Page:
The miracle of Christ’s resurrection affirms the truth of His teachings and the divinity of His truths.  The apostles evangelized by bearing witness to this event, one that they experienced with their own eyes. Many struggle to trust in Jesus because we cannot see Him.  However, the Gospels, Acts of the Apostles, and numerous Epistles all testify that our faith does not rely on mere ideology but rather the physical resurrection of our Lord witnessed by reputable persons who all suffered for their testimony.  Not a single apostle recanted his position to avoid martyrdom.  All of them endured severe trials and difficulties with no monetary or physical reward.  They had no ulterior motive.  They did not say they “believed” Jesus had risen from the dead, but rather that they had all “seen” the risen Lord.

God knows we struggle to believe without seeing.  Despite our weak faith, He mercifully became incarnate that we might see Him when He redeemed us.  Moreover, He exceeded all expectations of the imagination by liberating us Himself rather than sending someone in his place.

We have all heard stories of backpackers or journalists who cross an enemy line and become imprisoned in a dangerous or violent country.  Imagine if you were that person, afraid in your cell as to what will come of you, praying that your president will learn of your state and send someone to save you.  You might hope for a diplomatic solution or even military special ops to heroically liberate you.  Consider your surprise however if the president himself were to show up in military gear and break you out of prison at his own personal risk.

Christ reveals the love of God that exceeds any possible expectation or imagination.  He condescends to our limitations even though He deserves better.  He liberates us at His own painful expense.  Moreover, He gives us a share in His resurrection and a chance at new life.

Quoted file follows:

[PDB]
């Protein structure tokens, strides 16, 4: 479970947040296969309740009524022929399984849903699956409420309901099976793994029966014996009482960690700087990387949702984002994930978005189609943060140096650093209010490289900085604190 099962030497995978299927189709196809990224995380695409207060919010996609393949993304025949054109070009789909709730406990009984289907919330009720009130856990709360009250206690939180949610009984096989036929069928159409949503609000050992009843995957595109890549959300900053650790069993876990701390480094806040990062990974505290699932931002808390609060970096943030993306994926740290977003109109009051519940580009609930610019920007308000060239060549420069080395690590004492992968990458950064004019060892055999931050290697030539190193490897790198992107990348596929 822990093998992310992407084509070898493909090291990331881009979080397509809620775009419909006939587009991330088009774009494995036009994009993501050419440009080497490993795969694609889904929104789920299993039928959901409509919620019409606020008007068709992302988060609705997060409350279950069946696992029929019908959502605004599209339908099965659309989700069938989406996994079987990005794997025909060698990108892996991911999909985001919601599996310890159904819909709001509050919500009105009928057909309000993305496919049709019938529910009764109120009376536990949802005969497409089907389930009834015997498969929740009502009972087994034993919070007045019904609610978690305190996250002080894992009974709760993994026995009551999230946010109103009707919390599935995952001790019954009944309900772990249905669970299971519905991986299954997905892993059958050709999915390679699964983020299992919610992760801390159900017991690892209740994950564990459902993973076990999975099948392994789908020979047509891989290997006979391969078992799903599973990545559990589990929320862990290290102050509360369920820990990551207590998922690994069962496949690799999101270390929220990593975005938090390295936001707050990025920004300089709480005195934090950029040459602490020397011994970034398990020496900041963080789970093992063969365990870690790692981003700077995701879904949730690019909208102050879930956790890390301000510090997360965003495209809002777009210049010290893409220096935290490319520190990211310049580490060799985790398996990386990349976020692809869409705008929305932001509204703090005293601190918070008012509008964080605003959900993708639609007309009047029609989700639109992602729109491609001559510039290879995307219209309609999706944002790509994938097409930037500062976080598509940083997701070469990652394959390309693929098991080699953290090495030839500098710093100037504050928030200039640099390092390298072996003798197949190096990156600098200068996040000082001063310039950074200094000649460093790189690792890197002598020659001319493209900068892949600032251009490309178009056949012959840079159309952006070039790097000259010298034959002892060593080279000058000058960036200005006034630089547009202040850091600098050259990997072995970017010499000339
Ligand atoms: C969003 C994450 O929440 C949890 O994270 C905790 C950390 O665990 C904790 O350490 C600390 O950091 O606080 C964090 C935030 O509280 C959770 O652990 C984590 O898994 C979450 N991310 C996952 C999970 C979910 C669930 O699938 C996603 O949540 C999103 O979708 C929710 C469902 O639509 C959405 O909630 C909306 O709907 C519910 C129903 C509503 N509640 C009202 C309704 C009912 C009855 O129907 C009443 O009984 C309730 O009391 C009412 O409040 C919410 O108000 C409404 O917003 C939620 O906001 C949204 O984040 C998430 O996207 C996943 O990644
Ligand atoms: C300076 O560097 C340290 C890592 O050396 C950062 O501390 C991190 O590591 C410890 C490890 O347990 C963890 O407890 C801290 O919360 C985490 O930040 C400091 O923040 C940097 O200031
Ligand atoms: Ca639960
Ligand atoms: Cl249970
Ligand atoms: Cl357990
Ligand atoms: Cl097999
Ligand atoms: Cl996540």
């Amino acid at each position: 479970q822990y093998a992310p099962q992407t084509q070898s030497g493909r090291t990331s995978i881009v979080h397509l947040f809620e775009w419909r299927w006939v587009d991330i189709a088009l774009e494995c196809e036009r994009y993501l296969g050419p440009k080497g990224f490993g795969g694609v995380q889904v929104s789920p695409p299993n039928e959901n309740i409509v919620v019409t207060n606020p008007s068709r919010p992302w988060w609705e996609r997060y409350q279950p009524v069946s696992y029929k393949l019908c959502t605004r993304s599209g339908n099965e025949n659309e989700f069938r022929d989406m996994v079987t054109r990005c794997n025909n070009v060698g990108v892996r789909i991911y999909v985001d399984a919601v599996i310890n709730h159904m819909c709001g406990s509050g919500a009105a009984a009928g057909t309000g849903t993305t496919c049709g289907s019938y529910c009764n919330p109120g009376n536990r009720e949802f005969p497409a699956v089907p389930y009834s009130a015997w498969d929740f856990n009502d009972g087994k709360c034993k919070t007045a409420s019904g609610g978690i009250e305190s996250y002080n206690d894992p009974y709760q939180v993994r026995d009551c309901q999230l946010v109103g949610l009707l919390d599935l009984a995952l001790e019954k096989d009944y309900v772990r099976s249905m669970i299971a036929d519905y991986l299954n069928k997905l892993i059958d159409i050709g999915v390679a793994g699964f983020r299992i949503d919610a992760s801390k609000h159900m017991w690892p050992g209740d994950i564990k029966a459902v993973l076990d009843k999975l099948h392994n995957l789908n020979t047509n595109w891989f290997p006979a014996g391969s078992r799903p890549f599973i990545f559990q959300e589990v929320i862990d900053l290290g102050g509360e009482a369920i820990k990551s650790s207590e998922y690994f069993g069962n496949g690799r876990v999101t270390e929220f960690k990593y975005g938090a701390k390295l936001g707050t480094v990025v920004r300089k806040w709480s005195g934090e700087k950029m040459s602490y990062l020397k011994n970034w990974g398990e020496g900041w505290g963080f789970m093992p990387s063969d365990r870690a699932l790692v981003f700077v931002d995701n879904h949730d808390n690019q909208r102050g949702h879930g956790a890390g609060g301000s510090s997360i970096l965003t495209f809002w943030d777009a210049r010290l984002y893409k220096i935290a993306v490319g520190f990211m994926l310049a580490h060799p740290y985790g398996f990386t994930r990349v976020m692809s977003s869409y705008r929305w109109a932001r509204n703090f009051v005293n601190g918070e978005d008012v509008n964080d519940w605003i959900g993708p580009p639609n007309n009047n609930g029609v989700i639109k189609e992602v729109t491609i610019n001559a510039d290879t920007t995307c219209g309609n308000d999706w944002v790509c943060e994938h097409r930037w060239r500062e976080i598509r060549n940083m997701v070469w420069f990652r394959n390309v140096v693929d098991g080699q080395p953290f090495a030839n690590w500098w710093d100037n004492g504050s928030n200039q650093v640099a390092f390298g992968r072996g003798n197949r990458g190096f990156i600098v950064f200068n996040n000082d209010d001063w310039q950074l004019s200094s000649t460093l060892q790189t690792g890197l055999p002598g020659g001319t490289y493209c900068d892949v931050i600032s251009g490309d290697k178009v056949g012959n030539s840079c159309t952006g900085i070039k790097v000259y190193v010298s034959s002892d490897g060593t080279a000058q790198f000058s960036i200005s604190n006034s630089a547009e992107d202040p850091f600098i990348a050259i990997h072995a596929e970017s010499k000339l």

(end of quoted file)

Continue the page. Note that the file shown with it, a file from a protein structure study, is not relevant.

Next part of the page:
The Christian life is a response to the love and mercy we have first received from our Lord.  Peter fed the Lord’s sheep because of his love and gratitude for His mercy.  Jesus did not throw away their friendship after Peter’s betrayal.  Instead He gave Peter a second chance, an opportunity for contrition, forgiveness, and conversion.

Jesus gives each of us this same opportunity.  He comes to wherever we are, offering us something to eat and an outstretched hand of friendship.  He asks each of us the same question: “Do you love Me?”  If the answer is yes, then He insists we respond in kind by extending a hand up to others and accompany them toward their conversion.

Pope Francis just released his apostolic exhortation “The Joy of Love” on Friday.  It’s a beautiful, rich document of encouragement based on the proceedings of the synod on the family.  Although it’s quite lengthy Pope Francis encourages us in the opening pages to take our time reading it.  He addresses in a comprehensive way the joy of love in families – both the ideal as the gift God has given to us, and the painful “irregularities” that need careful healing.  The love of Christ and the call to feed His sheep begins in our families.   Jesus asks that if we love Him, we ought to give generously and tenderly to those placed by Him in our daily lives, beginning with our families and reaching out from there.

Consider:

  •  It’s easy to be discouraged by our failures.  Consider the encounter of Peter with Christ.  What failure would weigh heavy on your heart if you faced the Lord?  How would you respond to His hand up and His offer of mercy?
  • Who in your life needs your mercy? How might you offer him or her a hand up?
  • Consider how Christ can be recognized by His superabundance. When the apostles pulled in such a large catch, John knew immediately it was the Lord.